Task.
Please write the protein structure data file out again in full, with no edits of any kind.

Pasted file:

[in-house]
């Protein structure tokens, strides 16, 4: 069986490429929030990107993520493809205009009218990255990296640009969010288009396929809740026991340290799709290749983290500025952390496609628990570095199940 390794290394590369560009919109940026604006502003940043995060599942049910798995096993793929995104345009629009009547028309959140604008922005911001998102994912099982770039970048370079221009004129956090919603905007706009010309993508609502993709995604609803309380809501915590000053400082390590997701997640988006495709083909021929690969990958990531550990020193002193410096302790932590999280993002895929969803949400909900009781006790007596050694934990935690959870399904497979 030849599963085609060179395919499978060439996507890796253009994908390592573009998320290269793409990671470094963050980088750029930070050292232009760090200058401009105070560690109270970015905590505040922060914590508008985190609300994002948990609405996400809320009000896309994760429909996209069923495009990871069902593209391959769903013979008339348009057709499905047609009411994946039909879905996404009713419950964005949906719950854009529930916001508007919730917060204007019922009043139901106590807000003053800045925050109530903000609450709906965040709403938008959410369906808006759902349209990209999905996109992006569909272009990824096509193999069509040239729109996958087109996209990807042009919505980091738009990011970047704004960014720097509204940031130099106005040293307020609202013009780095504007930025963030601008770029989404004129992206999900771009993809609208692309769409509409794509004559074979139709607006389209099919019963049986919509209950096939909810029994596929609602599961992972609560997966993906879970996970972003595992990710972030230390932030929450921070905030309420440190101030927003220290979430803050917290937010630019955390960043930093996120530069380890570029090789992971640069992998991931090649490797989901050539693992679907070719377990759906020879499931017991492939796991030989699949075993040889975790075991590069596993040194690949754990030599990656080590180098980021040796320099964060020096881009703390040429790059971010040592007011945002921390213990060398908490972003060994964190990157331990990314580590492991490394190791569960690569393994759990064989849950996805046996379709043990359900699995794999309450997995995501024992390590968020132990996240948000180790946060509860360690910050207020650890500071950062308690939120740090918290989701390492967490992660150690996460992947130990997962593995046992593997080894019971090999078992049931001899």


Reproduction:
[in-house]
């Protein structure tokens, strides 16, 4: 069986490429929030990107993520493809205009009218990255990296640009969010288009396929809740026991340290799709290749983290500025952390496609628990570095199940 390794290394590369560009919109940026604006502003940043995060599942049910798995096993793929995104345009629009009547028309959140604008922005911001998102994912099982770039970048370079221009004129956090919603905007706009010309993508609502993709995604609803309380809501915590000053400082390590997701997640988006495709083909021929690969990958990531550990020193002193410096302790932590999280993002895929969803949400909900009781006790007596050694934990935690959870399904497979 030849599963085609060179395919499978060439996507890796253009994908390592573009998320290269793409990671470094963050980088750029930070050292232009760090200058401009105070560690109270970015905590505040922060914590508008985190609300994002948990609405996400809320009000896309994760429909996209069923495009990871069902593209391959769903013979008339348009057709499905047609009411994946039909879905996404009713419950964005949906719950854009529930916001508007919730917060204007019922009043139901106590807000003053800045925050109530903000609450709906965040709403938008959410369906808006759902349209990209999905996109992006569909272009990824096509193999069509040239729109996958087109996209990807042009919505980091738009990011970047704004960014720097509204940031130099106005040293307020609202013009780095504007930025963030601008770029989404004129992206999900771009993809609208692309769409509409794509004559074979139709607006389209099919019963049986919509209950096939909810029994596929609602599961992972609560997966993906879970996970972003595992990710972030230390932030929450921070905030309420440190101030927003220290979430803050917290937010630019955390960043930093996120530069380890570029090789992971640069992998991931090649490797989901050539693992679907070719377990759906020879499931017991492939796991030989699949075993040889975790075991590069596993040194690949754990030599990656080590180098980021040796320099964060020096881009703390040429790059971010040592007011945002921390213990060398908490972003060994964190990157331990990314580590492991490394190791569960690569393994759990064989849950996805046996379709043990359900699995794999309450997995995501024992390590968020132990996240948000180790946060509860360690910050207020650890500071950062308690939120740090918290989701390492967490992660150690996460992947130990997962593995046992593997080894019971090999078992049931001899």